Hanging around in the cloud…

Afterlife sketches 1.3

A fierce wind tore at the house, banging a flashing against the soffit, and roaring around and through the top of the metal chimneys.  Jeanne and Sue kept stoking both stoves with seasoned Ponderosa, that burned fast and hot keeping the house warm and cozy as the blizzard raged.   To conserve kerosene, they burned just one lamp and sat around the kitchen table.  Outside, the temperature slowly rose as the wet system from the Pacific hurled itself into the frigid arctic air that had held sway for nearly two weeks.  Winter had come early, and evidently, planned on staying late, as it was almost March.

“How about a little Global Warming,” muttered Cameron, Shylock’s grumpy dad, sick to death of the indoors.  He’d coped with all the changes, the hard physical labor, the demise of texting, gaming, and loss of job, friends, and worst of all, his car.  But sitting in the dark while others tried to read or crocheted drove him nuts.  Cameron had never been much for school, reading, or such things.  He liked music, partying, cars, getting tattoos, and hot chicks, especially Arly.  He’d really had to beg Marshall to let him bring Arly out to the farm after it happened.  It really would have sucked to be the only 20 something in this group of old farts.

Shylock had been a total surprise for him as well, and being a dad had helped him miss his old life less.  His little son cocked back and punched him in the stomach with all of his toddler might.  Cameron pretended it hurt, making a pained face, and then tickled Shylock until he punched him again.  Cameron tickled him with both hands and the baby shrieked with laughter.

“If he pukes, you’re cleaning it up, AND hauling the water you use to replace it.”  Arly snorted, wishing with every bone in her body for a cigarette, although she hadn’t smoked one in over a year.

A particularly strong gust slammed against the house and rattled the back door.

Jeanne brought out a plate of steaming hot muffins, followed by Sue, carrying a tray full of cups of hot cider.   Arly broke one open, releasing sweet steamy aromas that ended the tickle torture game.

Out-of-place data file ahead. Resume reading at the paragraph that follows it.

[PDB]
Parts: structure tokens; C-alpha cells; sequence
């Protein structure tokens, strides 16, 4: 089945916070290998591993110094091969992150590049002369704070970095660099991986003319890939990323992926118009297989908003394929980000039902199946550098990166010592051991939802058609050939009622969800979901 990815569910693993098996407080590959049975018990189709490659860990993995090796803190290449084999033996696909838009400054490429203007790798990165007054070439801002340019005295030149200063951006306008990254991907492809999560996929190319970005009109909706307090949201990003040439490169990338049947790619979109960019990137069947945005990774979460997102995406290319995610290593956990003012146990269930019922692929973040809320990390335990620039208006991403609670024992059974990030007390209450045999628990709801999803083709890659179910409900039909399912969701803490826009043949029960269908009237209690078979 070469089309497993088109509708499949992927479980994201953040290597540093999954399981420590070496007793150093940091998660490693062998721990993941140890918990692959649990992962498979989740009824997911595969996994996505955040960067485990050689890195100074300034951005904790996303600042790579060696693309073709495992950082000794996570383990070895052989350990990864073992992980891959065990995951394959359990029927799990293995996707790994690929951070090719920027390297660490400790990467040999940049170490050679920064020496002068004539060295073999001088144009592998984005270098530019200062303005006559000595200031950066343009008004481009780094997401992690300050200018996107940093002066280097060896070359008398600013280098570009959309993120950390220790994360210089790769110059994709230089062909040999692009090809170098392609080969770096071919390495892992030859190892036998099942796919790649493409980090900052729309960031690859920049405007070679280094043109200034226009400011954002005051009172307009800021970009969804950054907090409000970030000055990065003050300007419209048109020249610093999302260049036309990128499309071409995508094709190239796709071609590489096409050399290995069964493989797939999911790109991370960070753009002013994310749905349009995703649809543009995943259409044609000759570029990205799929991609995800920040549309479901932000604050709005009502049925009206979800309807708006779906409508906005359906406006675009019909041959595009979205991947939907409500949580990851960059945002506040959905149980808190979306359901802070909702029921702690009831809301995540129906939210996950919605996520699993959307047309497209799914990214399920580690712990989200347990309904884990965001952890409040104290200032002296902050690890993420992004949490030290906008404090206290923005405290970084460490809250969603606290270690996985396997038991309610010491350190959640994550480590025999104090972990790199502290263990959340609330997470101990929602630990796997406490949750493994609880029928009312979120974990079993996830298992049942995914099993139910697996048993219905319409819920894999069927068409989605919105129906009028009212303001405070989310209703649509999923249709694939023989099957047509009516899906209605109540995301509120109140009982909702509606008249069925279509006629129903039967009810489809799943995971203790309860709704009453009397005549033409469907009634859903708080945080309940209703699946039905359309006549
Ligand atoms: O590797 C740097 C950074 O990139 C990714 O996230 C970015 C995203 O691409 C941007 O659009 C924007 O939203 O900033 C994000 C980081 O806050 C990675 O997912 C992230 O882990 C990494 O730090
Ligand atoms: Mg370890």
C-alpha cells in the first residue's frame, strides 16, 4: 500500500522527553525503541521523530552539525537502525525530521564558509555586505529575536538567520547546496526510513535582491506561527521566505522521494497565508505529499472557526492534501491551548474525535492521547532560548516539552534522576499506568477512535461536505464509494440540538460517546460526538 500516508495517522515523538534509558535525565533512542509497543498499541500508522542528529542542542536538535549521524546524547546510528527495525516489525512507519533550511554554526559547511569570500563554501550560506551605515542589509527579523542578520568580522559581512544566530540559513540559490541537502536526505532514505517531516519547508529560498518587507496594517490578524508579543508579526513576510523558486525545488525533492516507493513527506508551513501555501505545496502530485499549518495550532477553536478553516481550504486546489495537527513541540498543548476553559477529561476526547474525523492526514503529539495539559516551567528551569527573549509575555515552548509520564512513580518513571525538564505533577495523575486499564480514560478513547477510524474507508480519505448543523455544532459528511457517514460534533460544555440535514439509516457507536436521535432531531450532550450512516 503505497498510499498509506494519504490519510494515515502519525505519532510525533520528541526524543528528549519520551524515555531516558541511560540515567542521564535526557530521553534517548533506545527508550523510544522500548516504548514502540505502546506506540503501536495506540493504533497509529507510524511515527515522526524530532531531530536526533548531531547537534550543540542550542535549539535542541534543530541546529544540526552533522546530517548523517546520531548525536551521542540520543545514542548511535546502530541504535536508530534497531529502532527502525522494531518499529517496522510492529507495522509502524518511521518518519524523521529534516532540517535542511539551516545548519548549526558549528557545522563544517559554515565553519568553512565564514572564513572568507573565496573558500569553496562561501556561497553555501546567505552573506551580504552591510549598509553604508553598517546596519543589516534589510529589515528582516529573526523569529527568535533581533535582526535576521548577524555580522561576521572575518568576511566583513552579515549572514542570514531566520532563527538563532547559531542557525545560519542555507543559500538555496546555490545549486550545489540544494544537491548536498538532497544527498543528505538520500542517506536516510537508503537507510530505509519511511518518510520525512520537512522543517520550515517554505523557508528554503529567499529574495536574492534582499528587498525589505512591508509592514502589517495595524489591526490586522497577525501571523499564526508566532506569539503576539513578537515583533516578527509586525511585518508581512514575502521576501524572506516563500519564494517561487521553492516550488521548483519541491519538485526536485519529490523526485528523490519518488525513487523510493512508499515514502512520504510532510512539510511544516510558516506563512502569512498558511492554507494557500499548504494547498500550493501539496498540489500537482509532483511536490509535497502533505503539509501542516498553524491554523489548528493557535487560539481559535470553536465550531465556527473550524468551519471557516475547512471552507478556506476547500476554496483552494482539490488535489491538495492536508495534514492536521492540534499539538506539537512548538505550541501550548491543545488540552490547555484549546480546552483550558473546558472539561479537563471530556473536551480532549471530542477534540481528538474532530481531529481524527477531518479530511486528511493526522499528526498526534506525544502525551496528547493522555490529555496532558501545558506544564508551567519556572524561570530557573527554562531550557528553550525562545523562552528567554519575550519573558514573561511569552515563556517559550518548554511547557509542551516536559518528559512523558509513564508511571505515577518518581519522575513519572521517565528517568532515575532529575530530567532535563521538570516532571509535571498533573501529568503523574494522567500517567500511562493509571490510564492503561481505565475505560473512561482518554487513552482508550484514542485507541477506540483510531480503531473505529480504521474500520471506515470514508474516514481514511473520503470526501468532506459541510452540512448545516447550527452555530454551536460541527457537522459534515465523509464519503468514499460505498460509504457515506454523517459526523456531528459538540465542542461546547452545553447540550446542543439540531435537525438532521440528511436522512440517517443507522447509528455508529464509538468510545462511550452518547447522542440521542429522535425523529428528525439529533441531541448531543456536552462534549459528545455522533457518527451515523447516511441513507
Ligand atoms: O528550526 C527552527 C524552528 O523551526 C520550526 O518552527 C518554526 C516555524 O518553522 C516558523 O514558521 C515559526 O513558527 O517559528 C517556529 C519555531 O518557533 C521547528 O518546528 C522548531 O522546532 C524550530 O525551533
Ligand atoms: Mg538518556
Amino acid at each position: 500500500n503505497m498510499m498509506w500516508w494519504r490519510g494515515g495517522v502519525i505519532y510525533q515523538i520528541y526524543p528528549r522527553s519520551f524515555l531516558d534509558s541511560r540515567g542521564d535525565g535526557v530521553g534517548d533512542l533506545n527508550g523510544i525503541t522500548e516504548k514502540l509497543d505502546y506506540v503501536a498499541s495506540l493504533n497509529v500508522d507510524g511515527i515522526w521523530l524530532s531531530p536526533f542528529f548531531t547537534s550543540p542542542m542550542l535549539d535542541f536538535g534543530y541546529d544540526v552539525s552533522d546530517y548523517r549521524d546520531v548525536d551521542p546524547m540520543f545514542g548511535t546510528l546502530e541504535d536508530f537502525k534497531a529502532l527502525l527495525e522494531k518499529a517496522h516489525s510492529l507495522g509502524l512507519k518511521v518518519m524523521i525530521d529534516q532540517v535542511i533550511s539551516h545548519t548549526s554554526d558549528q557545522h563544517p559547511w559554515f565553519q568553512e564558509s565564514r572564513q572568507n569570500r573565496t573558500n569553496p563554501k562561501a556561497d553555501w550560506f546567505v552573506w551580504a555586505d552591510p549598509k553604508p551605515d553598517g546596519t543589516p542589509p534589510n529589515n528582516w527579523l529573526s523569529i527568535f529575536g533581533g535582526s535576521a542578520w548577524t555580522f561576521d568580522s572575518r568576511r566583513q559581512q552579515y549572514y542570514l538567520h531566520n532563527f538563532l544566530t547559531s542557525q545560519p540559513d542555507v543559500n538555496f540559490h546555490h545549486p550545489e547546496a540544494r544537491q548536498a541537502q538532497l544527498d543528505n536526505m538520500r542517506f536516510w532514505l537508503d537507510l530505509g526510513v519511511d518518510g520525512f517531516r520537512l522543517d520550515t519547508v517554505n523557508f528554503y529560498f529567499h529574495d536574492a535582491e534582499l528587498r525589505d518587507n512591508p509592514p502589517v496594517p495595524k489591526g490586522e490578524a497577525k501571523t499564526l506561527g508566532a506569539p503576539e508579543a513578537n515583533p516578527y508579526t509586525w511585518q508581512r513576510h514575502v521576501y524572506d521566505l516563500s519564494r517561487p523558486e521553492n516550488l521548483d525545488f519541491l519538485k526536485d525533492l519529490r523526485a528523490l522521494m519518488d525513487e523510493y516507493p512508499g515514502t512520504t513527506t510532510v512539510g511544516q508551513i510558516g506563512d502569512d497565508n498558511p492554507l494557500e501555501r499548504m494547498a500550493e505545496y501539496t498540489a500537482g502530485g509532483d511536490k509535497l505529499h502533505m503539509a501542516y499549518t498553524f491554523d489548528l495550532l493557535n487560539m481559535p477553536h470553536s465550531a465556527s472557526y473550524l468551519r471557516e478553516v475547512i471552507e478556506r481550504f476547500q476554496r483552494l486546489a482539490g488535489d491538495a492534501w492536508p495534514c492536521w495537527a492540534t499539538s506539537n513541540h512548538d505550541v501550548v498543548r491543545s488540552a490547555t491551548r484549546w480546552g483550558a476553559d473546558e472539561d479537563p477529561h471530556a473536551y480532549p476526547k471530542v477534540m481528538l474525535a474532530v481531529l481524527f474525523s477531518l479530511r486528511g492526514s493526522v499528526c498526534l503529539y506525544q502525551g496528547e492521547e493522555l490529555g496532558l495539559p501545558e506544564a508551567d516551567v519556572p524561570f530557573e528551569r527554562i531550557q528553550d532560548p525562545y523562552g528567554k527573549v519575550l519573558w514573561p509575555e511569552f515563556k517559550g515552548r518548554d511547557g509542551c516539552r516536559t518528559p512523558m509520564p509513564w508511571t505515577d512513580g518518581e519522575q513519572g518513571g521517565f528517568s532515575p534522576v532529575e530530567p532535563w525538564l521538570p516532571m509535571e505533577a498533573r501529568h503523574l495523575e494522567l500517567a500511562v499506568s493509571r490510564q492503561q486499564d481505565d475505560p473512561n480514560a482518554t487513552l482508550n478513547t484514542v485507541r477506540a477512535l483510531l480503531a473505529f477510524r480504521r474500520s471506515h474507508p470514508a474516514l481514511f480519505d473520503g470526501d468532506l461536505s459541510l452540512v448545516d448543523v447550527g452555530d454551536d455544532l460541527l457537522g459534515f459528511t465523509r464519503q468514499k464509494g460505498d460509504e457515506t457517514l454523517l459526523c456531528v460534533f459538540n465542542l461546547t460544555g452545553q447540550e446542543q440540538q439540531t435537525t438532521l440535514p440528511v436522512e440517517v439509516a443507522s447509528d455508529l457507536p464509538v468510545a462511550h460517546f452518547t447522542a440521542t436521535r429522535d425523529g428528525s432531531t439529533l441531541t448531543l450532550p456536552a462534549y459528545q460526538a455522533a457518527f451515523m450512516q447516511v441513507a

“Too hot!”  She cried, and set it down.  Brian grabbed one and plunged it into his mouth, showering his beard with moist crumbs.

“Oh my GAWD these are good!” he said with his mouth full.  The cider, pressed from last fall’s apples had fermented in the root cellar.  The beverage perfectly complimented the whole grain muffins.  Sugar in or on anything was a special treat, and Jeanne had added some to the applesauce she used along with goatsmilk yogurt to shorten the batter.

Both dogs suddenly growled and ran to the front door, barking.  A well rehearsed scramble ensued.  Jeanne grabbed a shotgun from behind coats hanging by the wood stove.  Marshall pulled a 1911 .45 from a shelf.  Brian whipped out a similar pistol, a 9mm, and Sue clutched a 30.06 with a scope and laser.  Cameron dashed into the front room and returned with a Kalishnakov, but the rest of them had poured out of the house ahead of him, not letting the dogs out.  Zombies saw dogs as dogmeat for supper and they were never left outside at night without somebody watching over them.  He stepped out onto the porch and swept the area with his eyes, the rifle following his gaze.